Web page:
Monday, December 10, 2007

Jason Burke on Musa Qala

Jason Burke, author of a great book on Al-Qaeda, reports from Pakistan on some background to the attempt to retake Musa Qala by NATO and Afghan forces. Excerpts:

Jason Burke
Monday December 10, 2007
Guardian Unlimited

Musa Qala does not deserve the attention it is currently receiving. A dusty town that is the centre of a district with 35,000 inhabitants in the north of Helmand province, it is a key strategic location neither for the Nato-led ISAF forces and the Afghan National Army that are fighting alongside them, nor for the Taliban...

... The Taliban know they need an element of public consent - as Nato and the Afghan government do - to be able to rule. And they know that the people of Musa Qala, like most Afghans, want to be ruled neither by a corrupt and inefficient government, nor by them, but to be left to themselves.

With this in mind, claims that the Taliban run more than 50% of Afghanistan should be treated with scepticism. Between 1998 and 2001, the Taliban repeatedly claimed to control 80% of the country. Yet to anyone who travelled extensively around the country in that period, it was clear much of that dominance was nominal, depending on the fickle allegiance of local powerbrokers, village chiefs and warlords.

A final reason for their relative flexibility in Musa Qala is that the Taliban are, largely, local men, part of the infinitely complex network of local power relations that makes Afghan society tick rather than being a network superimposed upon it.

And it is in this factor that many of the actual roots of the violence lie. The battle for Musa Qala is to a significant degree an inter-tribal conflict in which religion, varying degrees of ethnic and nationalist sentiment and external support have all been pressed into service to continue centuries-old struggles for scarce resources.

When the Taliban fell, the president, Hamid Karzai, appointed loyalists within the Akhunzada sub-tribe to key positions of power locally. For three years, the other sub- tribes, the Pirzai, Ibrahimzai, and Khalozai, tried to secure a fairer redistribution of lucrative administrative posts through more or less peaceful means, largely to no avail.

The result was that, when in 2005 the ideological hardcore of the Taliban launched their offensive to retake the south and east of Afghanistan, they found large numbers of ready allies in northern Helmand.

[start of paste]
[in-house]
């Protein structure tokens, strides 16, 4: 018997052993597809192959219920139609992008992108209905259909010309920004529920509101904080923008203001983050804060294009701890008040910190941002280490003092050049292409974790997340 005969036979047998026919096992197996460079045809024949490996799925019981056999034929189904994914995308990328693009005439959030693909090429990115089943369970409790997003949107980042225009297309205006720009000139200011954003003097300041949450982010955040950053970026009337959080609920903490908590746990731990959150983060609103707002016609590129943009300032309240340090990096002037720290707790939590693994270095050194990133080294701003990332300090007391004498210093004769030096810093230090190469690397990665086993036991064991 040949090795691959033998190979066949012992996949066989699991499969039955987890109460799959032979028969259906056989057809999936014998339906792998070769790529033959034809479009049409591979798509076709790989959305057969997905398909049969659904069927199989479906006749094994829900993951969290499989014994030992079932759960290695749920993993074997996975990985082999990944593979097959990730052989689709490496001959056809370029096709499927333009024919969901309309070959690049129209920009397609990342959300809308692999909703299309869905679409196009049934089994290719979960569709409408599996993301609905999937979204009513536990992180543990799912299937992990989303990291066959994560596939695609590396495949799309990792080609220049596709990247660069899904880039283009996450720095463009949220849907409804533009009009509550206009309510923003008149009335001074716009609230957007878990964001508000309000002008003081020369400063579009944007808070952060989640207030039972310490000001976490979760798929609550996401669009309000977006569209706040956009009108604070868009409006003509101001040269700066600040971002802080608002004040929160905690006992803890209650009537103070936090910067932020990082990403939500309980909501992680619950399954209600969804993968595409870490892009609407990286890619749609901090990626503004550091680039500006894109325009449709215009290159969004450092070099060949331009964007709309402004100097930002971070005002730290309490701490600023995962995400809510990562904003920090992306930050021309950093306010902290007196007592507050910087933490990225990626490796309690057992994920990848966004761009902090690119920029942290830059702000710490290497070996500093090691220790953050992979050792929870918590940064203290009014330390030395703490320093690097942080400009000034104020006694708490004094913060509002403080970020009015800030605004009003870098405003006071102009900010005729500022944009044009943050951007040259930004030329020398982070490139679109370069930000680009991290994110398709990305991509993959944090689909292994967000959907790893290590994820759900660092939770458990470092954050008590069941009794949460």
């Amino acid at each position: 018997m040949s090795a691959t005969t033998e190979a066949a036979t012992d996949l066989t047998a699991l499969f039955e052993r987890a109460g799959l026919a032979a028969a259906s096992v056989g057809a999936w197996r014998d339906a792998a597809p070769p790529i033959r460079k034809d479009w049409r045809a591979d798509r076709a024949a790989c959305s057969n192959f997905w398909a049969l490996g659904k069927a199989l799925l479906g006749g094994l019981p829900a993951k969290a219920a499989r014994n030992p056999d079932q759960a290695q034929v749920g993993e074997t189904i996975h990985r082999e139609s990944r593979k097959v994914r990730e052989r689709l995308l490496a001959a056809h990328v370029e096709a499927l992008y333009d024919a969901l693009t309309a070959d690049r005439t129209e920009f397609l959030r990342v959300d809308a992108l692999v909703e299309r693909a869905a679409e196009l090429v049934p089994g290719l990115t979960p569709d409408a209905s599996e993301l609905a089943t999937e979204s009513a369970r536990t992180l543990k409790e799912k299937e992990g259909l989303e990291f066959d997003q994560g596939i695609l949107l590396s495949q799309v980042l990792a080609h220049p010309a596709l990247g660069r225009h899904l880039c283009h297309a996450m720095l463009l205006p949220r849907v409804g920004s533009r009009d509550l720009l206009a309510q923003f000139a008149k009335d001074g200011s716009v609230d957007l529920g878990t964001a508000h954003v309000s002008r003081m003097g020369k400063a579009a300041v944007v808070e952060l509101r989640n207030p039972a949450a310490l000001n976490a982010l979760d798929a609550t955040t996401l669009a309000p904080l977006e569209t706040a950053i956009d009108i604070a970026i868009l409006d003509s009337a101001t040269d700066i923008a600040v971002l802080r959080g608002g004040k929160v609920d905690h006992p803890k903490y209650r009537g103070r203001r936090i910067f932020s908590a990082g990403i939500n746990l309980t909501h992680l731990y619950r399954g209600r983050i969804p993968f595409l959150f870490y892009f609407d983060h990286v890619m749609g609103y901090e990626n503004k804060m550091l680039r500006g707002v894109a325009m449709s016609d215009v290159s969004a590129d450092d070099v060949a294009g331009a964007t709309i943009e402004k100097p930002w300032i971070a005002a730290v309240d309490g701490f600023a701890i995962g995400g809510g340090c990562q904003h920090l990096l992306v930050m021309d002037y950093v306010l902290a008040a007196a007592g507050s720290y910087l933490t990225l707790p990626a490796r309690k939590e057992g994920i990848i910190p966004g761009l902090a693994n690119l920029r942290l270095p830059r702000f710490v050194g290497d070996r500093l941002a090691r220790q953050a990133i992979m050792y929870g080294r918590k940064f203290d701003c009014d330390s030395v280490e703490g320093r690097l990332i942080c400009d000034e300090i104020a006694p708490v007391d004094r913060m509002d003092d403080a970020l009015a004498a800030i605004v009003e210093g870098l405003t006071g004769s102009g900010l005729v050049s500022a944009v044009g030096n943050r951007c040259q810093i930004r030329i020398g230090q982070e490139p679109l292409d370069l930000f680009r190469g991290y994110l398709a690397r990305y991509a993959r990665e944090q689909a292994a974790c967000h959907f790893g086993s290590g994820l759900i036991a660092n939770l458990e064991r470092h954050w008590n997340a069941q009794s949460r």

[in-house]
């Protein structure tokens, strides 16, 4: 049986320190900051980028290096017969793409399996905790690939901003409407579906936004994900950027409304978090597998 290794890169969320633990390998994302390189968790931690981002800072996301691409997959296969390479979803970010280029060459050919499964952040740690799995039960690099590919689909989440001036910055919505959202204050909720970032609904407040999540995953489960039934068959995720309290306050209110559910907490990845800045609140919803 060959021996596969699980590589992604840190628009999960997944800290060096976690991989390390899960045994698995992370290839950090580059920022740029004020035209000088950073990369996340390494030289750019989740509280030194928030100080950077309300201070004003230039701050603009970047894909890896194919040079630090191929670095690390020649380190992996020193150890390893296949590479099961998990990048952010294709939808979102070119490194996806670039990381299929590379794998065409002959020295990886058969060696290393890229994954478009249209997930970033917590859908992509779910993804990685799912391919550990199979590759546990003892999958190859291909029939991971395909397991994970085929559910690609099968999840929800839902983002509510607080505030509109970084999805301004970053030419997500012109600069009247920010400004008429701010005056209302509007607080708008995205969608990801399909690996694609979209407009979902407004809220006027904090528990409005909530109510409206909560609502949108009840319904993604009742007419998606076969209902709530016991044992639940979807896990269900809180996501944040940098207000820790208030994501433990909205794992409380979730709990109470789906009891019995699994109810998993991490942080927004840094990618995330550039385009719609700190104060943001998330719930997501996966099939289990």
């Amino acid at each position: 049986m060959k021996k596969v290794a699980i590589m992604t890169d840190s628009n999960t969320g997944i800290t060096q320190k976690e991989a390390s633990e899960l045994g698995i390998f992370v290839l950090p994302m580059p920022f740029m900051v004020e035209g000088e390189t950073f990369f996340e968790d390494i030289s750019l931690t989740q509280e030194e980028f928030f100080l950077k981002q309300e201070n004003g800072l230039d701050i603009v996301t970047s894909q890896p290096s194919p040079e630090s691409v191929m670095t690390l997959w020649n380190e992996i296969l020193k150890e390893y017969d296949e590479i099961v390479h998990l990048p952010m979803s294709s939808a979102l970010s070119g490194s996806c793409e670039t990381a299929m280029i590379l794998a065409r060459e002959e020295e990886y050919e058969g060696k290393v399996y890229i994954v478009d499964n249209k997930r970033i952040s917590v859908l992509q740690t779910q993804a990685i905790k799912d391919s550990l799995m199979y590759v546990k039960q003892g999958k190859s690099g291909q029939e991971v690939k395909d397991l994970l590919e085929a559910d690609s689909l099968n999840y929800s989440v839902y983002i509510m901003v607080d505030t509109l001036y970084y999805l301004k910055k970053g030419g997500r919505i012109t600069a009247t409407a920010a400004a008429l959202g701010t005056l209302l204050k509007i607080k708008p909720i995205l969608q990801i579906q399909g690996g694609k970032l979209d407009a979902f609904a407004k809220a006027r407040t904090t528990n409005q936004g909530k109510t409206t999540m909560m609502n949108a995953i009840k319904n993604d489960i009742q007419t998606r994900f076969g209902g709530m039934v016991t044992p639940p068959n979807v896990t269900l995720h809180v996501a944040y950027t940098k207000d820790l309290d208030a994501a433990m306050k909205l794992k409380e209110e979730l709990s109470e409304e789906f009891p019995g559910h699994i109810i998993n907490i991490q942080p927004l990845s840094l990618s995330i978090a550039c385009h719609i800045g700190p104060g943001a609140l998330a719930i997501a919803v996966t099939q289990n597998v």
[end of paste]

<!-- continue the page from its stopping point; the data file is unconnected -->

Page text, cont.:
But with stalemate in the current battle for Afghanistan, Musa Qala has now become far more than a tribal fight. Both sides are searching for a symbolic victory that will indicate the future course of the war. The losers all round of course, will be the villagers themselves. (link)
Another piece by Burke dated the same day closes with some observations:
Military commanders in Afghanistan describe the Taliban as composed of three "tiers": a hardcore of ideologically committed militants; a second layer of "fellow travellers" pursuing agendas that overlap with those of the Taliban such as feuds or drug trafficking; and a third tier of foot soldiers fighting for a mixture of reasons.

This year has been the deadliest in Afghanistan since the US-led invasion in 2001 with more than 6,200 people estimated to have been killed in insurgency-related violence.

Jean MacKenzie, Afghanistan country director for the Institute of War and Peace Reporting, said reports reaching Kabul indicated that the Taliban were still entrenched in Musa Qala and that, though there had been no major bombardments, skirmishing had continued.

MacKenzie said: "They could not hold it before so I do not see why they will be able to hold it this time. This is far from the Taliban's last stand. Even if forced out of Musa Qala, they still control much of the rest of Helmand." (link)
The same piece quotes Lt Col Tim Eaton dismissing Taliban claims that they have 2000 insurgents defending Musa Qala. The number, says Eaton, is "closer to 200". Readers may recall (as we blogged here) that Afghan journalists allowed into Musa Qala several weeks ago reported seeing some 100 vehicles belonging to the Taliban. Those 100 vehicles, assuming four to a car (which might well be an underestimate), indicate at least 400 soldiers - probably many more. If the British colonel is right, then presumably many Taliban fighters pulled out of Musa Qala before the NATO offensive began.

The colonel told Burke that it was the task of British-led forces to seal off the town while the American troops "kicked down the door" allowing Afghan National Army troops to take the town. We have already seen on this blog that these ANA troops "could barely function without NATO's protection" (Times UK).

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